I hadn’t given any real thought to my recent potato consumption until I visited my friends in Ireland last week. Only when seeing how frequently spuds appeared in their meals, both at home and at restaurants, did I realize that I had been unconsciously avoiding them, having somehow internalized by osmosis the idea that potatoes are bad.
Why they’re bad, of course, is subject to interpretation. Certain Buddhist sects wouldn’t eat them because they’re a root vegetable and would do too much harm to the plant. They fail for any low-carb diet because of their high starch content. For those on the Paleo diet, potatoes are a bit controversial because they weren’t available in primitive times, but some say they’re okay with minimal processing.
More surprising was realizing that for anyone such as myself interested in healthy eating, it’s easy to automatically rule out the potato because they so frequently show up only as chips or fries. For example, when I did a Google search for images of potatoes, fries were the first result. We’re even cautioned about baked potatoes, depending on how much dairy or other fat is added to them.
I was therefore fascinated to read Denis Cotter’s discourse on potatoes in his book For the Love of Food, in the section on “Mashes”. Here are a couple of excerpts.
“In Ireland, the potato is the only ingredient that garners serious analysis around the dinner table…. [The] Irish ideal of a good spud [is]… one with a dry, floury texture, good for mashing.” (p. 127)
“The potato probably last had a place as the main item of dinner when people had nothing else to eat. Maybe we’ve moved on far enough from that to give it another chance, and to rediscover the complex character and wide-ranging versatility of the formerly powerful but currently humble spud.” (p. 128)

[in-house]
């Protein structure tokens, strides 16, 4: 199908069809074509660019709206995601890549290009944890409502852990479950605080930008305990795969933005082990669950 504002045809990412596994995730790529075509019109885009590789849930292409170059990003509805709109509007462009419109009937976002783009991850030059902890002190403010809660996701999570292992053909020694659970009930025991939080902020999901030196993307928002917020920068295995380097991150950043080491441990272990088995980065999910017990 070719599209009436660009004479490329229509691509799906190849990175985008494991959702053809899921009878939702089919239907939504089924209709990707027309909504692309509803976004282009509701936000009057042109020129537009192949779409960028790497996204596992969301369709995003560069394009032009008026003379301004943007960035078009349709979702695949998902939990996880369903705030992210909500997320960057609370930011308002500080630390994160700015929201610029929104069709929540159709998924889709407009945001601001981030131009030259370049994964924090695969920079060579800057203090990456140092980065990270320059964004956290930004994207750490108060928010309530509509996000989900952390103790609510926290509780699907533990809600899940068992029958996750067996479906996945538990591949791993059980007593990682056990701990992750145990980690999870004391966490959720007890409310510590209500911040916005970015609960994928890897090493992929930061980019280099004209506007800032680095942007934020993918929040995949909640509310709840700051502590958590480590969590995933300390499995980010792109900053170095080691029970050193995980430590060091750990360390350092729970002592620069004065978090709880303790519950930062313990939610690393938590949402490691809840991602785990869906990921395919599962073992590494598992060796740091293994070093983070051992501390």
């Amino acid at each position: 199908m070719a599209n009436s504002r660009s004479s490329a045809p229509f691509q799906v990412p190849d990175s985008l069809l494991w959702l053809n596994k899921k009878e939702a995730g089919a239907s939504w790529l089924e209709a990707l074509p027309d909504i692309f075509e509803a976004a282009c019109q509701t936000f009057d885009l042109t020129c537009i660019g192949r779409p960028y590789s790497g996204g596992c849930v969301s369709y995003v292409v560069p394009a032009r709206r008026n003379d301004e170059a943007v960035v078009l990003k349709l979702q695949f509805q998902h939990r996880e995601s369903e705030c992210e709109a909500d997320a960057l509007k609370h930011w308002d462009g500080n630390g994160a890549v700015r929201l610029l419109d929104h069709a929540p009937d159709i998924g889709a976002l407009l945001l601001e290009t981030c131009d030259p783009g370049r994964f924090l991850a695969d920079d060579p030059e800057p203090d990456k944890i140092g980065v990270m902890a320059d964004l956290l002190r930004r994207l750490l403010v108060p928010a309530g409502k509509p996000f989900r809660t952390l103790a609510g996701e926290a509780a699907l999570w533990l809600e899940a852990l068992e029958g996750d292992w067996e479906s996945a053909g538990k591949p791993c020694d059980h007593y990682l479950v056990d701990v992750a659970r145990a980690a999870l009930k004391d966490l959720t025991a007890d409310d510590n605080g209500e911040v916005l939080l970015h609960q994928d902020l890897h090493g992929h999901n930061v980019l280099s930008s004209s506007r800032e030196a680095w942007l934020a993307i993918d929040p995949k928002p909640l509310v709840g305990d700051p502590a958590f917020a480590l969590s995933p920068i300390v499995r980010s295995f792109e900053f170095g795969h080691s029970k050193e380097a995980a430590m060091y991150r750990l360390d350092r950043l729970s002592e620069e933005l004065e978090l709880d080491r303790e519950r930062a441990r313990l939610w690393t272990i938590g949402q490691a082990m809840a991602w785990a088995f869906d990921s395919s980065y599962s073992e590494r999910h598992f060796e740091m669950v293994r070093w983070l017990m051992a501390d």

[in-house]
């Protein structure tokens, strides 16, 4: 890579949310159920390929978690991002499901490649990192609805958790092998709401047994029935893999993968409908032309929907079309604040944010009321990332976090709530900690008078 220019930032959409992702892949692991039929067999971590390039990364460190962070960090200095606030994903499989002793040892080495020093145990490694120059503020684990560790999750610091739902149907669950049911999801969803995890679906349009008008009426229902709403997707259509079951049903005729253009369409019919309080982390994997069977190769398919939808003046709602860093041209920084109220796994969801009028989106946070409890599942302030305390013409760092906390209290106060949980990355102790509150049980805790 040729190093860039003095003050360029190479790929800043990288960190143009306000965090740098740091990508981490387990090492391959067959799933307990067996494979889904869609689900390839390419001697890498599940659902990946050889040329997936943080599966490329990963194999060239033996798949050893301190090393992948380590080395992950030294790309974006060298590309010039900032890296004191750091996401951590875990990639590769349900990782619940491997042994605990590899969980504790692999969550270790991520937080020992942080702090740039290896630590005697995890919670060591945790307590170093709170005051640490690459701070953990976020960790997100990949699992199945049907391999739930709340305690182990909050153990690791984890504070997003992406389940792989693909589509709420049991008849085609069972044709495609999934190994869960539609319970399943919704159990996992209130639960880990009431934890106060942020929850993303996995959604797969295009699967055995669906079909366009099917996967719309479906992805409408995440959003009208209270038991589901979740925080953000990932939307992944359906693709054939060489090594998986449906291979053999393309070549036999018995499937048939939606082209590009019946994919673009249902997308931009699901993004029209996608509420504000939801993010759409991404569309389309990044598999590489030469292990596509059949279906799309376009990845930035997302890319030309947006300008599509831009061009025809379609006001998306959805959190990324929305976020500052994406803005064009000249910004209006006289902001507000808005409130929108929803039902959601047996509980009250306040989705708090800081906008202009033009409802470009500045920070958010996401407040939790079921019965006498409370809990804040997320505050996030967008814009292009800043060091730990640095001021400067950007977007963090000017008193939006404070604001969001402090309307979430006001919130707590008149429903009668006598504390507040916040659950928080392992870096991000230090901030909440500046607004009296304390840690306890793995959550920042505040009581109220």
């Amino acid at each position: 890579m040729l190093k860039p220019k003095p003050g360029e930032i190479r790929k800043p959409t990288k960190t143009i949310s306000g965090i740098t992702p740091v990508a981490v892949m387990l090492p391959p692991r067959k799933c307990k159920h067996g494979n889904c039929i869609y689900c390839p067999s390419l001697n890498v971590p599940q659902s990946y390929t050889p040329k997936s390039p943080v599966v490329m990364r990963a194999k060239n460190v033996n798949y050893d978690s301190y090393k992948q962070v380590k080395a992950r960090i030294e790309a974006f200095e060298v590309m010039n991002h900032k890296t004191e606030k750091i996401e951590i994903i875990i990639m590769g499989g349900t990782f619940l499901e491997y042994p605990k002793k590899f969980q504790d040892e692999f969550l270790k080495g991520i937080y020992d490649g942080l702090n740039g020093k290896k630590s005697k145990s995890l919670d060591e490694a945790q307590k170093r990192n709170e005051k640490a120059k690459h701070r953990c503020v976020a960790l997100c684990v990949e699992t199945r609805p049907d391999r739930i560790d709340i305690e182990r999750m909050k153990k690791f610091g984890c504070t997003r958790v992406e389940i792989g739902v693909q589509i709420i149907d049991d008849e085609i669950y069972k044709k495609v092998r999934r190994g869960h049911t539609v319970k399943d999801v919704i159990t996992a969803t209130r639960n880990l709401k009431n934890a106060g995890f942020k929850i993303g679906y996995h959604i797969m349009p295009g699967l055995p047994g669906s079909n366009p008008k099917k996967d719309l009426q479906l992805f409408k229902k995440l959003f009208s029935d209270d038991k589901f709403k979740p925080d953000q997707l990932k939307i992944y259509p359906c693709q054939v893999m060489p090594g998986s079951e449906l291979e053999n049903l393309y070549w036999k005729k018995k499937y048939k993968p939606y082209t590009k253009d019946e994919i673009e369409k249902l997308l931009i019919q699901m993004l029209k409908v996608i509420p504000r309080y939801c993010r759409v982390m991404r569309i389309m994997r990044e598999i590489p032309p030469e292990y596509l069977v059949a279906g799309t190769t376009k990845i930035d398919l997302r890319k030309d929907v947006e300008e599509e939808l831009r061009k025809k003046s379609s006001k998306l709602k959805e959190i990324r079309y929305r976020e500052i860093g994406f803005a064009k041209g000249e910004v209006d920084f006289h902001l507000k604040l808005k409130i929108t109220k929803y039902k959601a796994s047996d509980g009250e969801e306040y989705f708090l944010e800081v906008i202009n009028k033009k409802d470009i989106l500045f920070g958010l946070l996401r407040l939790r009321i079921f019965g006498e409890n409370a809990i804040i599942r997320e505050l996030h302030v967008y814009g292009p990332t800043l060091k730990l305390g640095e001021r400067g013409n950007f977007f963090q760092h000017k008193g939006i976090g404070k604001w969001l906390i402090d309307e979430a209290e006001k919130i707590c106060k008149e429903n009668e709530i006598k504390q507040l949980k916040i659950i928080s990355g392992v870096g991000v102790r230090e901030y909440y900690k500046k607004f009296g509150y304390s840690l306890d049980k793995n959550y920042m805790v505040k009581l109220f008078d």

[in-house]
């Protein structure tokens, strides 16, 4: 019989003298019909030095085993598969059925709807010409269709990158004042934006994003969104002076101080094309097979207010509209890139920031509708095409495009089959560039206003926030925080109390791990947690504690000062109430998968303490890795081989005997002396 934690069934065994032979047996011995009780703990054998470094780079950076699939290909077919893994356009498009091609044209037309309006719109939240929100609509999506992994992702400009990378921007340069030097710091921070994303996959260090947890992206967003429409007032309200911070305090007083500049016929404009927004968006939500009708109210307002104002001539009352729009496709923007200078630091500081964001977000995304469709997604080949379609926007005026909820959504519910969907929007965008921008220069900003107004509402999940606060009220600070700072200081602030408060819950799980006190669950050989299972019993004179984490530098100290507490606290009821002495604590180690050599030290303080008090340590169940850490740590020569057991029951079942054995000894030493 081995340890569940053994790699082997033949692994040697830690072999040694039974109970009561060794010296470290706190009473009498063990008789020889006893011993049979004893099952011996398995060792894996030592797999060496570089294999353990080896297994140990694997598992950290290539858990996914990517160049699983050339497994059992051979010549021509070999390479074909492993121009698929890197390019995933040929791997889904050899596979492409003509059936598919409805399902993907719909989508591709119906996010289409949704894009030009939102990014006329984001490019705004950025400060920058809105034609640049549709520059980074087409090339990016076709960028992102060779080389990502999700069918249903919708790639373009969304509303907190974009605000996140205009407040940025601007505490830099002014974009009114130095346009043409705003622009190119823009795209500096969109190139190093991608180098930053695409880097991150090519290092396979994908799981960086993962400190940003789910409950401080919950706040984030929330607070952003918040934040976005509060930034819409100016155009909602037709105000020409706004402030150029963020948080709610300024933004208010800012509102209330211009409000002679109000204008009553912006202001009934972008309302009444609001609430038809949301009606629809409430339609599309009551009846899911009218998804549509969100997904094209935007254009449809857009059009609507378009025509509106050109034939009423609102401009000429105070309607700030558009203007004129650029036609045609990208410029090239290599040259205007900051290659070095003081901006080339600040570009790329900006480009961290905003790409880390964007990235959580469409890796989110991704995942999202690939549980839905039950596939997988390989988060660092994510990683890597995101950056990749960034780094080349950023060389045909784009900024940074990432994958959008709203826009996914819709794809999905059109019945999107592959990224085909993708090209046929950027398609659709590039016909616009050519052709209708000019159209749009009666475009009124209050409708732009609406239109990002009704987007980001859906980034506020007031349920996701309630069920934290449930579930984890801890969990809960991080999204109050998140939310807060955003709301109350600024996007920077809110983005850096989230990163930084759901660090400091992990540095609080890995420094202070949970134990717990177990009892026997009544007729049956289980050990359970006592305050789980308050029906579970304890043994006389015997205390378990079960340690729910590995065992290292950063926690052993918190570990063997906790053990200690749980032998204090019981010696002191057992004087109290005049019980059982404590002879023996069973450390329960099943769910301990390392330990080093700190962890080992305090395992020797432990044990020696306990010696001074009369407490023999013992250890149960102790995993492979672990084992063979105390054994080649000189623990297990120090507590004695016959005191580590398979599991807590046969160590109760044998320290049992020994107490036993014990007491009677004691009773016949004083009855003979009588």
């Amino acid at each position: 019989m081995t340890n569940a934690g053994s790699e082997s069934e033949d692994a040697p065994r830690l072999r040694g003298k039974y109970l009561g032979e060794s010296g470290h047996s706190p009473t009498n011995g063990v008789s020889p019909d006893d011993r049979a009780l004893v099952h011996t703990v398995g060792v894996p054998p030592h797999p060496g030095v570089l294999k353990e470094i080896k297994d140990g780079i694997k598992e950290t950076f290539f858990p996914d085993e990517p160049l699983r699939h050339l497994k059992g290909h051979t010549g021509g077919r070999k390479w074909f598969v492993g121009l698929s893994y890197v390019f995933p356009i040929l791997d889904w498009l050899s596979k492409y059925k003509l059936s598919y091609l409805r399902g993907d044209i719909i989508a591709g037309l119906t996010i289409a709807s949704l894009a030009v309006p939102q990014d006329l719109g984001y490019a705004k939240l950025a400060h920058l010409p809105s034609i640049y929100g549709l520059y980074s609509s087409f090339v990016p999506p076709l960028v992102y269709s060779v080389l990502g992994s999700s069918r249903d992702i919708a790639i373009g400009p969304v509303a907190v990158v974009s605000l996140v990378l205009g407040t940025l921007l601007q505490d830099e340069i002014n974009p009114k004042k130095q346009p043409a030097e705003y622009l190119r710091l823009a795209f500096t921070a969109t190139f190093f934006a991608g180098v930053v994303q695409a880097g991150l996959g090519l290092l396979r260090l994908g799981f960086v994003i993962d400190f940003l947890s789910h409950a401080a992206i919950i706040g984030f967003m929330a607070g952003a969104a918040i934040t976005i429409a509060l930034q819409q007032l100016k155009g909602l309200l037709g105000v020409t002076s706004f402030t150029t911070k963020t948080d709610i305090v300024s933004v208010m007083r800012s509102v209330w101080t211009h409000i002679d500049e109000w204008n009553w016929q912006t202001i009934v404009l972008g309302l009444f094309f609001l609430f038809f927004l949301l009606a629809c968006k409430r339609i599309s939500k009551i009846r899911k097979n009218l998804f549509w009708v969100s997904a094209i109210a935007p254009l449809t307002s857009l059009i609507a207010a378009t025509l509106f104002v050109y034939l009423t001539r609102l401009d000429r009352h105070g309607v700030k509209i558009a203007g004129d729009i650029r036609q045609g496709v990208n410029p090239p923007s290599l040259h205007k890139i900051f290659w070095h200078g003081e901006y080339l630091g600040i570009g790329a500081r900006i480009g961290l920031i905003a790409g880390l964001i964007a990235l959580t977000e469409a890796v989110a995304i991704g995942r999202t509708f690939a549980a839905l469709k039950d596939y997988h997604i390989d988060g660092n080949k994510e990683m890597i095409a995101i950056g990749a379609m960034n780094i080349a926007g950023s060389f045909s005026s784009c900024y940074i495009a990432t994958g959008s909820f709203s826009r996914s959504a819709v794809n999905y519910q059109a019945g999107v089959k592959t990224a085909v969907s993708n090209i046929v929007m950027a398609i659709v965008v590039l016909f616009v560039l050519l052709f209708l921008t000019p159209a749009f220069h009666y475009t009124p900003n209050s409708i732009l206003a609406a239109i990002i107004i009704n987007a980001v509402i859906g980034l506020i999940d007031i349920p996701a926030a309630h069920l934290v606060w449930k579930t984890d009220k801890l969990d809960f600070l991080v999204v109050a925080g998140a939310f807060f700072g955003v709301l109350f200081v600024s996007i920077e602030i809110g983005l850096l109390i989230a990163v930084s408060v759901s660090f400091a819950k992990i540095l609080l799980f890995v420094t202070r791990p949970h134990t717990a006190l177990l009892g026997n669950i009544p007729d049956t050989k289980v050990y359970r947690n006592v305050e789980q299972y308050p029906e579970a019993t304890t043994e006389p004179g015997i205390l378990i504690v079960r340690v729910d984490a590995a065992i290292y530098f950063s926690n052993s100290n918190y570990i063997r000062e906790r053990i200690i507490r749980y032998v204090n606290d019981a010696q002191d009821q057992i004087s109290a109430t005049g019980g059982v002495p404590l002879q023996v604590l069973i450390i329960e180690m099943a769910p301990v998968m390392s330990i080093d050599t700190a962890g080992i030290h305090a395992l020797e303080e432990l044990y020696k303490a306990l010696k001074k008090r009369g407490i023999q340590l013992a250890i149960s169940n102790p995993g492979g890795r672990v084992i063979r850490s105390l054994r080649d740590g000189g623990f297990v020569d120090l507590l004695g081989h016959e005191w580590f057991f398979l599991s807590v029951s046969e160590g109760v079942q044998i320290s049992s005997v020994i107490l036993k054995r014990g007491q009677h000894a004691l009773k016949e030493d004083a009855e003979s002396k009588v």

He then proceeded to give a number of recipes to remind readers that potato mashes can include more than simply the potatoes, elevating them to a new level. The ones that intrigued me the most were:
Roast garlic and fennel mash with lemon-braised chickpeas and aubergine (i..e, eggplant)
Wild garlic mash with grilled asparagus and citrus tarragon-dressed Puy lentils
Roast parsnip mash with sage-grilled Portobello and caramelized red onion
Smoked mash with tomato and maple-braised Brussels sprouts
Or even if you don’t want to get that fancy, you could try your hand at colcannon, a very traditional Irish dish with potatoes, cabbage or kale, and green onions. Or mix mashed potatoes with mashed cauliflower. Or simply roast them tossed with a little olive oil and rosemary or thyme. Or mash them with vegetable broth instead of milk, and reduce the amount of butter, if you’re trying for something familiar but healthier. Or go for a soup, such as potato and leek, or potato and fennel. The options are almost endless, and certainly more various than the fries and chips we normally see.
In thinking about this, I find myself agreeing with Cotter, that it’s a shame how much people are avoiding the potato simply because of certain associations, even though they really are nutritious and can be quite delicious. And, as he points out, they can also be the epitome of comfort food:
“I can hardly think the words ‘comfort food’… without thinking about potatoes…. [When] I ask the question [what is your comfort food,]… I’m thinking of the dish that you would make for yourself when you’re feeling fragile, whether that be from excessive partying, disappointment or simply being under the weather and in need of self-administered pampering.” (p. 126)
I can personally attest to the appeal of this type of pampering based on my recent trip: after a morning of hiking almost 8 miles through gray, damp weather, with feet sore from blisters, sitting down to a heaping bowl of colcannon was a definite comfort.
So if you’re like me and haven’t been eating many potatoes, perhaps you could explore why that is. Then, if you discover that you don’t truly think that potatoes are a “bad” food, try an experiment of a new recipe to get the fuller experience and see if you, too, find potatoes comforting.